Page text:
The Church and Controversy: Provocations and Consensus

I’ve finally had the opportunity to go back and finish my review of the Aberdeen conference on Controversy and the Church, though I was forced to end much more concisely than I began.  Four short posts will follow on some remaining highlights–Robert Jenson’s lecture “On Creative and Destructive Provocations,” Markus Muhling on “The Church’s Unity without Consensus,” Vigen Guroian on “Debating the Status of Same-Sex Marriages,” and then the roundtable discussion about the controversy over homosexuality.

Jenson, as one might imagine, was a joy to listen to–he, like Hart, had to join us via videoconference, but he still exuded a powerful presence.  In his lecture, he sought to sketch two examples of provocations that were destructive, but which God turned to the good, two that were just plain destructive, and always have been, and two that proved creative and edifying for the Church. 

As examples of the first two, he gave the classic case of Arianism, in which a harmful teaching that came into the Church proved creative of a robust theological response which led to greater maturity, and the rather less classic case of Luther’s marriage to Katarina von Bora, which was a scandal in its day, even among many of Luther’s followers, but has given us the rich benefits (acknowledged even by many Catholics) of married clergy. 

As examples of purely destructive provocations, he gave the case of Gene Robinson and the case of Marcion, and here some of his remarks were memorable.  What Marcion effected, he said, was to make the presence of the Old Testament a question for the Church, something that the Church had to work out and justify, and the Church has never recovered from that.  We take it for granted that the NT is authoritative, as if it anteceded and funded the Church, which it did not, and then we ask to what extent the OT is authoritative, as if it did not antecede and fund the Church, which it did. “The true question is not whether the Church needs OT Scripture, but whether Israel’s Scripture needs the Church,” he concluded, to an outburst of applause.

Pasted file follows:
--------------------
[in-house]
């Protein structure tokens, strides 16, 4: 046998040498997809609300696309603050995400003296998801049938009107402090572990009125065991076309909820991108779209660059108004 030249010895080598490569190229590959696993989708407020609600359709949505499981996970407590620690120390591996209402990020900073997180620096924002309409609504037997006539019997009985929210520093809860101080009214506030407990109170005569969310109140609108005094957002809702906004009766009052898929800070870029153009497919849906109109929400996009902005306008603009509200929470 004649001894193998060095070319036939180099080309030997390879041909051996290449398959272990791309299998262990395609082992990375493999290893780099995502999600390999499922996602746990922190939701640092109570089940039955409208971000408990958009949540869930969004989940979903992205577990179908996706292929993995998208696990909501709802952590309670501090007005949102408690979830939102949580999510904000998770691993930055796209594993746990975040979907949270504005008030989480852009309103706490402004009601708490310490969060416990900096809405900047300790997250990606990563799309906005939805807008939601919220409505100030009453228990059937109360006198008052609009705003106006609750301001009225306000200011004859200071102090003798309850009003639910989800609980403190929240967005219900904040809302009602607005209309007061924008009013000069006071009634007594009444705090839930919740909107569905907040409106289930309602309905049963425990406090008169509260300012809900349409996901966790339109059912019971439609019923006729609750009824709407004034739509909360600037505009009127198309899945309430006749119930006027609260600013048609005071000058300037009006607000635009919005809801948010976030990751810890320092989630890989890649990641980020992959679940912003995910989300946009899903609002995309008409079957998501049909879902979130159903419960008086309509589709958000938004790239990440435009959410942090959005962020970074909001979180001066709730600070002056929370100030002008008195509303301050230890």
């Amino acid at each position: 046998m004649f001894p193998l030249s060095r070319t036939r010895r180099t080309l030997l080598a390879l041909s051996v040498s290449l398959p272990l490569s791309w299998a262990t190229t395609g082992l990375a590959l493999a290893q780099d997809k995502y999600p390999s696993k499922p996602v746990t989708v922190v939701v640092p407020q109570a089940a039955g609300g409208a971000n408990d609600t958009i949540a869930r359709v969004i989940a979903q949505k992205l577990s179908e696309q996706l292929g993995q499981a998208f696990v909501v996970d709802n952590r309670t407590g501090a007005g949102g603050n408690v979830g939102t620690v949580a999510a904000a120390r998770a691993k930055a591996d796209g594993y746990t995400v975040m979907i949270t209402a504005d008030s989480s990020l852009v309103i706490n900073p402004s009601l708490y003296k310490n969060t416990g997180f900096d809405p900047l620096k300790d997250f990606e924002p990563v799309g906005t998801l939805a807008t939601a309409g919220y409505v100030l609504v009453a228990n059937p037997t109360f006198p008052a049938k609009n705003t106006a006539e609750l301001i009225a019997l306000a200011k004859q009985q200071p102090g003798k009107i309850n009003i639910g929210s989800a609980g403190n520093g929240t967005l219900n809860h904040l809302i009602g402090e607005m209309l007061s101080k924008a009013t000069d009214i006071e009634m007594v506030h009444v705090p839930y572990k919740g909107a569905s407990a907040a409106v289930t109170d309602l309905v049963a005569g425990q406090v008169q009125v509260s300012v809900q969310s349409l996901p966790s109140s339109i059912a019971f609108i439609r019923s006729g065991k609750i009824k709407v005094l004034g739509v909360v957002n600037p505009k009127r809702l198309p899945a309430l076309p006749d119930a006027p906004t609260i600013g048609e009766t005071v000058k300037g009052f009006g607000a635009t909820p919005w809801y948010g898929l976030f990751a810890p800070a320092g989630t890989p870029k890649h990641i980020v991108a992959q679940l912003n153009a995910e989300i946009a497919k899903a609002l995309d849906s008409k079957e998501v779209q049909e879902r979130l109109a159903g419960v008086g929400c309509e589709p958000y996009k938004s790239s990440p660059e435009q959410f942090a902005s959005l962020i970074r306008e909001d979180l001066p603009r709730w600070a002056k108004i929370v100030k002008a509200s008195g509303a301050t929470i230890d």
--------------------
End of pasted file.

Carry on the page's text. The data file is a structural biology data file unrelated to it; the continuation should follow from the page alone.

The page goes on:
Then there are, of course, some provocations that are clearly constructive, although in a fallen world, even these will include unwanted painful side-effects.  As an example of such a creative provocation, he offered the preaching of black-white equality in the 1960s, which was deeply provocative, but deeply needed and something for which we are all now thankful.  A constructive provocation, he suggested, will usually challenge something that we want to keep, but about which we have a perennially bad conscience, and therefore tend to protest too much.

In conclusion, he turned to the recurring question, why are provocations such a central part of the Church’s life?  Here, unsurprisingly, his answer was somewhat different from Webster.  Perhaps we should recognize provocation as a fundamental ontological category. God’s dealing with his people are structured in terms of conversation, and perhaps provocation is God’s only way of continuing the conversation with his fallen yet beloved creation.  We recognize that God speaks to us in terms of law and gospel–God’s demand and God’s promise.  We must not synthesize the two, and yet we must hold on to both.  And if this is so, there will always be provocations, and perhaps the more provocation, the better.